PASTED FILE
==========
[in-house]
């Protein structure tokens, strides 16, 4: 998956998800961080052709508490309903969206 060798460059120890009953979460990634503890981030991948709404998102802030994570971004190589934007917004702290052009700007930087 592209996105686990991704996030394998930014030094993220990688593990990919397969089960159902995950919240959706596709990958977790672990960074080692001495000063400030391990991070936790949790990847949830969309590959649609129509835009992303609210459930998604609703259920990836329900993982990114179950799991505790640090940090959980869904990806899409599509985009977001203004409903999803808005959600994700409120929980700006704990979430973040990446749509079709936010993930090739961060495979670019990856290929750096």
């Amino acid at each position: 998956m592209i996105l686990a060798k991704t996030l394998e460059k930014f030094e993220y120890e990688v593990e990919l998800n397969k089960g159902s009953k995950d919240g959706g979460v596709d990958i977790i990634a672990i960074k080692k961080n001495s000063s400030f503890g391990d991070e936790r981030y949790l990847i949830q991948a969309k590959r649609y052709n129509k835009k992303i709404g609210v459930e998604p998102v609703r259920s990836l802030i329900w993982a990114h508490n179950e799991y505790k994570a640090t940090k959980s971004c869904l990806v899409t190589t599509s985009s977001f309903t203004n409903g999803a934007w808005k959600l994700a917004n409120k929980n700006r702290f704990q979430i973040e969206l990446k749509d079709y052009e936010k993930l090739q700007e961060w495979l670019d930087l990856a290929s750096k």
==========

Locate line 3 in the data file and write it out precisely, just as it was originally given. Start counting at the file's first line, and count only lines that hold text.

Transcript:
């Amino acid at each position: 998956m592209i996105l686990a060798k991704t996030l394998e460059k930014f030094e993220y120890e990688v593990e990919l998800n397969k089960g159902s009953k995950d919240g959706g979460v596709d990958i977790i990634a672990i960074k080692k961080n001495s000063s400030f503890g391990d991070e936790r981030y949790l990847i949830q991948a969309k590959r649609y052709n129509k835009k992303i709404g609210v459930e998604p998102v609703r259920s990836l802030i329900w993982a990114h508490n179950e799991y505790k994570a640090t940090k959980s971004c869904l990806v899409t190589t599509s985009s977001f309903t203004n409903g999803a934007w808005k959600l994700a917004n409120k929980n700006r702290f704990q979430i973040e969206l990446k749509d079709y052009e936010k993930l090739q700007e961060w495979l670019d930087l990856a290929s750096k």